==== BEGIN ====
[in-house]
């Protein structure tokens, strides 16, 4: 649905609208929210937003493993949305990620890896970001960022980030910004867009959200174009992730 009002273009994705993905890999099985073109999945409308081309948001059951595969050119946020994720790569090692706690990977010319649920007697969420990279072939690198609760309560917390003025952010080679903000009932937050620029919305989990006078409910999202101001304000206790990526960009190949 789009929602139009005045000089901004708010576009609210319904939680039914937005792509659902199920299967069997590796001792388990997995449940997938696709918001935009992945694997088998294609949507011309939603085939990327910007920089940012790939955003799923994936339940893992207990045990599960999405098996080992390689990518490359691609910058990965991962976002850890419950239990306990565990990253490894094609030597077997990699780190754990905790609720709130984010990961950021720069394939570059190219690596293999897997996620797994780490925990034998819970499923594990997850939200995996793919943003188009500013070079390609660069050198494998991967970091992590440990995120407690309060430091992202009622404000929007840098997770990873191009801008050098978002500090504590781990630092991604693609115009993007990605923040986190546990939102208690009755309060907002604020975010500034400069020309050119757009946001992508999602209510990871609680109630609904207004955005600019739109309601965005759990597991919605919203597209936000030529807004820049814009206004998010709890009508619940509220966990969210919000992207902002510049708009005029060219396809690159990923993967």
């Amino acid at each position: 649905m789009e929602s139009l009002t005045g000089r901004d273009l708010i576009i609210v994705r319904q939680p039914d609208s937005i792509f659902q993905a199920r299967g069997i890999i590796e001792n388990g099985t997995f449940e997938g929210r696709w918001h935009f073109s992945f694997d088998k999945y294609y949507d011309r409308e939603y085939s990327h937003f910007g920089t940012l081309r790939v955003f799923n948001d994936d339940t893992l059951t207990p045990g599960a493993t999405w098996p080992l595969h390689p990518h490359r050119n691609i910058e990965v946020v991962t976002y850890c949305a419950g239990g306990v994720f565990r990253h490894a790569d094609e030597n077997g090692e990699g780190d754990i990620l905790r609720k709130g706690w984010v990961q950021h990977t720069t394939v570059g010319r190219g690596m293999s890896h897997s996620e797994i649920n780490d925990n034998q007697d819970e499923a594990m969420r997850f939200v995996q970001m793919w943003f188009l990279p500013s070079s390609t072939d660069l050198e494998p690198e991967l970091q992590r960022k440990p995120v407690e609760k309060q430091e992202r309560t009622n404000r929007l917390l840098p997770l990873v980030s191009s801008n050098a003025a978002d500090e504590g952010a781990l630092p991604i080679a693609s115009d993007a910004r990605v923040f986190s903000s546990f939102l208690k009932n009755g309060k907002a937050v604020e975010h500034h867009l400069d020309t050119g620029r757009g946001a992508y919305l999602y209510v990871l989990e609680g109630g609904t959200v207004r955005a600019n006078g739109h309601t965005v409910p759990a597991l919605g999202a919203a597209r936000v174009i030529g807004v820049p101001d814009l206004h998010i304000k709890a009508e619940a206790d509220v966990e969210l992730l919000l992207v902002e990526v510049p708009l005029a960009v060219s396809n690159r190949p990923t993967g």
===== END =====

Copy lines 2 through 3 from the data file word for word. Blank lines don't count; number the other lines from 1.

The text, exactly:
């Protein structure tokens, strides 16, 4: 649905609208929210937003493993949305990620890896970001960022980030910004867009959200174009992730 009002273009994705993905890999099985073109999945409308081309948001059951595969050119946020994720790569090692706690990977010319649920007697969420990279072939690198609760309560917390003025952010080679903000009932937050620029919305989990006078409910999202101001304000206790990526960009190949 789009929602139009005045000089901004708010576009609210319904939680039914937005792509659902199920299967069997590796001792388990997995449940997938696709918001935009992945694997088998294609949507011309939603085939990327910007920089940012790939955003799923994936339940893992207990045990599960999405098996080992390689990518490359691609910058990965991962976002850890419950239990306990565990990253490894094609030597077997990699780190754990905790609720709130984010990961950021720069394939570059190219690596293999897997996620797994780490925990034998819970499923594990997850939200995996793919943003188009500013070079390609660069050198494998991967970091992590440990995120407690309060430091992202009622404000929007840098997770990873191009801008050098978002500090504590781990630092991604693609115009993007990605923040986190546990939102208690009755309060907002604020975010500034400069020309050119757009946001992508999602209510990871609680109630609904207004955005600019739109309601965005759990597991919605919203597209936000030529807004820049814009206004998010709890009508619940509220966990969210919000992207902002510049708009005029060219396809690159990923993967």
């Amino acid at each position: 649905m789009e929602s139009l009002t005045g000089r901004d273009l708010i576009i609210v994705r319904q939680p039914d609208s937005i792509f659902q993905a199920r299967g069997i890999i590796e001792n388990g099985t997995f449940e997938g929210r696709w918001h935009f073109s992945f694997d088998k999945y294609y949507d011309r409308e939603y085939s990327h937003f910007g920089t940012l081309r790939v955003f799923n948001d994936d339940t893992l059951t207990p045990g599960a493993t999405w098996p080992l595969h390689p990518h490359r050119n691609i910058e990965v946020v991962t976002y850890c949305a419950g239990g306990v994720f565990r990253h490894a790569d094609e030597n077997g090692e990699g780190d754990i990620l905790r609720k709130g706690w984010v990961q950021h990977t720069t394939v570059g010319r190219g690596m293999s890896h897997s996620e797994i649920n780490d925990n034998q007697d819970e499923a594990m969420r997850f939200v995996q970001m793919w943003f188009l990279p500013s070079s390609t072939d660069l050198e494998p690198e991967l970091q992590r960022k440990p995120v407690e609760k309060q430091e992202r309560t009622n404000r929007l917390l840098p997770l990873v980030s191009s801008n050098a003025a978002d500090e504590g952010a781990l630092p991604i080679a693609s115009d993007a910004r990605v923040f986190s903000s546990f939102l208690k009932n009755g309060k907002a937050v604020e975010h500034h867009l400069d020309t050119g620029r757009g946001a992508y919305l999602y209510v990871l989990e609680g109630g609904t959200v207004r955005a600019n006078g739109h309601t965005v409910p759990a597991l919605g999202a919203a597209r936000v174009i030529g807004v820049p101001d814009l206004h998010i304000k709890a009508e619940a206790d509220v966990e969210l992730l919000l992207v902002e990526v510049p708009l005029a960009v060219s396809n690159r190949p990923t993967g």